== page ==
The Spanish government has announced that it will allow its tuna fleet of fishing vessels operating near Somalia to hire mercenaries, or as they put it “Private Security” services, to defend the fishing fleet as it goes about its business in the notoriously pirate infested waters of the Indian Ocean.
According to the Spanish Ministry of Defense these security guards will be heavily armed with extremely high-powered rifles. The fishermen originally wanted Spanish marines stationed on the boats as many other countries such as France have already done.
But this will be a breach of the law in Spain which has never allowed its armed forces to protect any kind of privately owned property that would include ships at sea.
Nearly all of the Spanish registered fishing boats that operate in the Indian Ocean come from the Basque region. Like many other countries Spain has seen its ships attacked since 2007 by Somali pirates and has several naval vessels operating as part of the European Union in defense of all European vessels plying these dangerous waters.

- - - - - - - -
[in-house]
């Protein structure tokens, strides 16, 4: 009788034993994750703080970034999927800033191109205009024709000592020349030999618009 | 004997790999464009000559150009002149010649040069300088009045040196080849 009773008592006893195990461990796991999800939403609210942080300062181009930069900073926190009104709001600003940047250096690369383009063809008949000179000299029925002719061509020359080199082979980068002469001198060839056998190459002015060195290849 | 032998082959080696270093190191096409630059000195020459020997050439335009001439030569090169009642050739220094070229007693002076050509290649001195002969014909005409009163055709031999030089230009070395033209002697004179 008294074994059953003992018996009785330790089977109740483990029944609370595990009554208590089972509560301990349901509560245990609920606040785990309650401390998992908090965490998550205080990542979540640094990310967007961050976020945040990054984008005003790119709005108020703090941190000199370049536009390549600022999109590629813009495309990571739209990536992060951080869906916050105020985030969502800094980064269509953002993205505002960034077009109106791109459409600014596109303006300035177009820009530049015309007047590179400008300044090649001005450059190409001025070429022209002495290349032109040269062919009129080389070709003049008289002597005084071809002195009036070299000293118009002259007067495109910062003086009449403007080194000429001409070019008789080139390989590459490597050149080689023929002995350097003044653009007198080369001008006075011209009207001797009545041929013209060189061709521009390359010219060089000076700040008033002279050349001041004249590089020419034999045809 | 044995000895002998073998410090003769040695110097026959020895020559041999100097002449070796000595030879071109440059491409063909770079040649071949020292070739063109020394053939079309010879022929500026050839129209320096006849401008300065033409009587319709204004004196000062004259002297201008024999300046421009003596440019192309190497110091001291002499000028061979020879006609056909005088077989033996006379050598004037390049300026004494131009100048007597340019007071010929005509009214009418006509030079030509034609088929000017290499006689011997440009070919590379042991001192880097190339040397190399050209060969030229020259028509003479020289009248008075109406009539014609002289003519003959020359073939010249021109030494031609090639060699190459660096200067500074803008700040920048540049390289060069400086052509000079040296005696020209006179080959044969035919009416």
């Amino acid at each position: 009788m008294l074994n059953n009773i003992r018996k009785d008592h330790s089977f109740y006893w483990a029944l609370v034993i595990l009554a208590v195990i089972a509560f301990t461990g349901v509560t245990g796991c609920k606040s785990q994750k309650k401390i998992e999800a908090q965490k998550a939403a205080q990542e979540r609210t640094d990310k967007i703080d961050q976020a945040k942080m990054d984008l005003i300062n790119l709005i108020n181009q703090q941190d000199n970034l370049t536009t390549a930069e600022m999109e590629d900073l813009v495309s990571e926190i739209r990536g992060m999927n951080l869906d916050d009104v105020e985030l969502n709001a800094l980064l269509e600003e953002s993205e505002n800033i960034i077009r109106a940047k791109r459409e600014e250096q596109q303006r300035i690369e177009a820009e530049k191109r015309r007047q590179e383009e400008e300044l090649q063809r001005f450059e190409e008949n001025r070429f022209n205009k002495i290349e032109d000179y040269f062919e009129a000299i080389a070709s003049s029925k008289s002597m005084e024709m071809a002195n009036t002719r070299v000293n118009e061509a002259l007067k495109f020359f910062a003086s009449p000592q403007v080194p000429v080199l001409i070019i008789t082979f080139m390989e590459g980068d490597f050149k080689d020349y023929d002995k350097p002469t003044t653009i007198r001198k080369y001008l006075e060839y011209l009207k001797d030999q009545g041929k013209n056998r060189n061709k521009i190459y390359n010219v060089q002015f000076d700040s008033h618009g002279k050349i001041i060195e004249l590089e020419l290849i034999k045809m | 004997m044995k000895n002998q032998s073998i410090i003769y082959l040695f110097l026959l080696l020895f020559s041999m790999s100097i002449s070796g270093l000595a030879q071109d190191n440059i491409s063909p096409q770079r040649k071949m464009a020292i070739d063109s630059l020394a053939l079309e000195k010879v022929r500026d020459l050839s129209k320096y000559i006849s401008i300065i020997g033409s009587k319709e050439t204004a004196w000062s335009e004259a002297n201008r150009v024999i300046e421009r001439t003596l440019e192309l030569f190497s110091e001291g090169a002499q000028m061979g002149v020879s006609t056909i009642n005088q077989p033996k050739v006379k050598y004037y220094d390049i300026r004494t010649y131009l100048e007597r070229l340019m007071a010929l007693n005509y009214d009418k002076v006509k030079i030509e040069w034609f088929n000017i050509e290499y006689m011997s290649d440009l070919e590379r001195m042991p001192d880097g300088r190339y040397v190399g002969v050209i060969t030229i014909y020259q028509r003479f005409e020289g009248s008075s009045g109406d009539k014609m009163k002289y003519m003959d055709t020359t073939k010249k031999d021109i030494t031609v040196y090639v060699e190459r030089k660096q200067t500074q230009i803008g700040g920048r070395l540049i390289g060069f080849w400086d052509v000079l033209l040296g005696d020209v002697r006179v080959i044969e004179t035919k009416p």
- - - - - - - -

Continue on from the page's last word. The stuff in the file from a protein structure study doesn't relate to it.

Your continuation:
There has been one actual hijacking of a Spanish tuna fishing vessel and one failed attempt in the last year. It is unclear if this exception of allowing mercenaries onto the ships will include any assistance of a financial kind from the Spanish government.